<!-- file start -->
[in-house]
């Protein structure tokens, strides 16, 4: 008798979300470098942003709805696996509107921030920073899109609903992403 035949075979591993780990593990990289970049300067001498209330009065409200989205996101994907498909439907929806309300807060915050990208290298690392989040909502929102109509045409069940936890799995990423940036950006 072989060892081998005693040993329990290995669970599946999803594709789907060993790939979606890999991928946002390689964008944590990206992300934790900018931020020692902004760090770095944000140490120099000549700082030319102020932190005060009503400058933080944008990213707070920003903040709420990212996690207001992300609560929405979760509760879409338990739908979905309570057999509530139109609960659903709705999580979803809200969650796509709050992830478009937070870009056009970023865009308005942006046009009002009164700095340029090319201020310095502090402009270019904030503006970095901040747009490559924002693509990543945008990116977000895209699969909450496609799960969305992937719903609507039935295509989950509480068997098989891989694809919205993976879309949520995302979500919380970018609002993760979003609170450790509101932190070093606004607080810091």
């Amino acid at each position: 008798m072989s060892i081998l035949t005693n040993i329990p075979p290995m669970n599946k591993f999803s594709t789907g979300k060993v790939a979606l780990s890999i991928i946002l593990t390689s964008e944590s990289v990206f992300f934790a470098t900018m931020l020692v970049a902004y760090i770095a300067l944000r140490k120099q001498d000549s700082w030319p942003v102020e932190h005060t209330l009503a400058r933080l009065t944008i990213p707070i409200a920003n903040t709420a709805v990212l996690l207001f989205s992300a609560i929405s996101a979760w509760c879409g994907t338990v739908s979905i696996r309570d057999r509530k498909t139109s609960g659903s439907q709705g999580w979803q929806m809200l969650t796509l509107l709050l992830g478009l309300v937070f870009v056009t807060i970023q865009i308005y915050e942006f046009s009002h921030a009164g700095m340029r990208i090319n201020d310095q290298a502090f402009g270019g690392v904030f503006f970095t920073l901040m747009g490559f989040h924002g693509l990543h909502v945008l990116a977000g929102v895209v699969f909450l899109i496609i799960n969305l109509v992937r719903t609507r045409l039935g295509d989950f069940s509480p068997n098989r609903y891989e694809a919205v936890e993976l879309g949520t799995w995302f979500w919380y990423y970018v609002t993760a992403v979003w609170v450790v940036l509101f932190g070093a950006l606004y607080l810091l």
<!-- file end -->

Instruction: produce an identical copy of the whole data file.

[in-house]
């Protein structure tokens, strides 16, 4: 008798979300470098942003709805696996509107921030920073899109609903992403 035949075979591993780990593990990289970049300067001498209330009065409200989205996101994907498909439907929806309300807060915050990208290298690392989040909502929102109509045409069940936890799995990423940036950006 072989060892081998005693040993329990290995669970599946999803594709789907060993790939979606890999991928946002390689964008944590990206992300934790900018931020020692902004760090770095944000140490120099000549700082030319102020932190005060009503400058933080944008990213707070920003903040709420990212996690207001992300609560929405979760509760879409338990739908979905309570057999509530139109609960659903709705999580979803809200969650796509709050992830478009937070870009056009970023865009308005942006046009009002009164700095340029090319201020310095502090402009270019904030503006970095901040747009490559924002693509990543945008990116977000895209699969909450496609799960969305992937719903609507039935295509989950509480068997098989891989694809919205993976879309949520995302979500919380970018609002993760979003609170450790509101932190070093606004607080810091």
């Amino acid at each position: 008798m072989s060892i081998l035949t005693n040993i329990p075979p290995m669970n599946k591993f999803s594709t789907g979300k060993v790939a979606l780990s890999i991928i946002l593990t390689s964008e944590s990289v990206f992300f934790a470098t900018m931020l020692v970049a902004y760090i770095a300067l944000r140490k120099q001498d000549s700082w030319p942003v102020e932190h005060t209330l009503a400058r933080l009065t944008i990213p707070i409200a920003n903040t709420a709805v990212l996690l207001f989205s992300a609560i929405s996101a979760w509760c879409g994907t338990v739908s979905i696996r309570d057999r509530k498909t139109s609960g659903s439907q709705g999580w979803q929806m809200l969650t796509l509107l709050l992830g478009l309300v937070f870009v056009t807060i970023q865009i308005y915050e942006f046009s009002h921030a009164g700095m340029r990208i090319n201020d310095q290298a502090f402009g270019g690392v904030f503006f970095t920073l901040m747009g490559f989040h924002g693509l990543h909502v945008l990116a977000g929102v895209v699969f909450l899109i496609i799960n969305l109509v992937r719903t609507r045409l039935g295509d989950f069940s509480p068997n098989r609903y891989e694809a919205v936890e993976l879309g949520t799995w995302f979500w919380y990423y970018v609002t993760a992403v979003w609170v450790v940036l509101f932190g070093a950006l606004y607080l810091l």